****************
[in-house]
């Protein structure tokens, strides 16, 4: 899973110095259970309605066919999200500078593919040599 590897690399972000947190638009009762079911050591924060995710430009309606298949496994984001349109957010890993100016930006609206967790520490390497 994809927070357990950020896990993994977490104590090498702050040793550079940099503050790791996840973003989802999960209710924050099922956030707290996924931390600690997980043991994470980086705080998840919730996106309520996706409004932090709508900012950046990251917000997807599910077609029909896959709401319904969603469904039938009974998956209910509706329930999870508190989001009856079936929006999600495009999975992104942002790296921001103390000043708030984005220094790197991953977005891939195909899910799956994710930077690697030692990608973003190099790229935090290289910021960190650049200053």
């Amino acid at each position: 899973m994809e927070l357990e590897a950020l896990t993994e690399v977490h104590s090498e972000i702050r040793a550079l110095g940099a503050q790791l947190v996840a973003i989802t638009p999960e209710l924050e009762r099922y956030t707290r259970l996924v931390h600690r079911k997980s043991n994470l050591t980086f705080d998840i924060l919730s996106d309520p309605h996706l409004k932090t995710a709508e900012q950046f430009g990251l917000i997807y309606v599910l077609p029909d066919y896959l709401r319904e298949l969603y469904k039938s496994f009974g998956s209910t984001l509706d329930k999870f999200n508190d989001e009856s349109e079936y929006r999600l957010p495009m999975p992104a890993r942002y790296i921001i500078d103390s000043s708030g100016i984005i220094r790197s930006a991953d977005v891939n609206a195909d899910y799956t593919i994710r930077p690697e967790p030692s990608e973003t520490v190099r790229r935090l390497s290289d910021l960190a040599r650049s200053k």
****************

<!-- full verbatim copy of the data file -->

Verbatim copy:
[in-house]
């Protein structure tokens, strides 16, 4: 899973110095259970309605066919999200500078593919040599 590897690399972000947190638009009762079911050591924060995710430009309606298949496994984001349109957010890993100016930006609206967790520490390497 994809927070357990950020896990993994977490104590090498702050040793550079940099503050790791996840973003989802999960209710924050099922956030707290996924931390600690997980043991994470980086705080998840919730996106309520996706409004932090709508900012950046990251917000997807599910077609029909896959709401319904969603469904039938009974998956209910509706329930999870508190989001009856079936929006999600495009999975992104942002790296921001103390000043708030984005220094790197991953977005891939195909899910799956994710930077690697030692990608973003190099790229935090290289910021960190650049200053």
């Amino acid at each position: 899973m994809e927070l357990e590897a950020l896990t993994e690399v977490h104590s090498e972000i702050r040793a550079l110095g940099a503050q790791l947190v996840a973003i989802t638009p999960e209710l924050e009762r099922y956030t707290r259970l996924v931390h600690r079911k997980s043991n994470l050591t980086f705080d998840i924060l919730s996106d309520p309605h996706l409004k932090t995710a709508e900012q950046f430009g990251l917000i997807y309606v599910l077609p029909d066919y896959l709401r319904e298949l969603y469904k039938s496994f009974g998956s209910t984001l509706d329930k999870f999200n508190d989001e009856s349109e079936y929006r999600l957010p495009m999975p992104a890993r942002y790296i921001i500078d103390s000043s708030g100016i984005i220094r790197s930006a991953d977005v891939n609206a195909d899910y799956t593919i994710r930077p690697e967790p030692s990608e973003t520490v190099r790229r935090l390497s290289d910021l960190a040599r650049s200053k």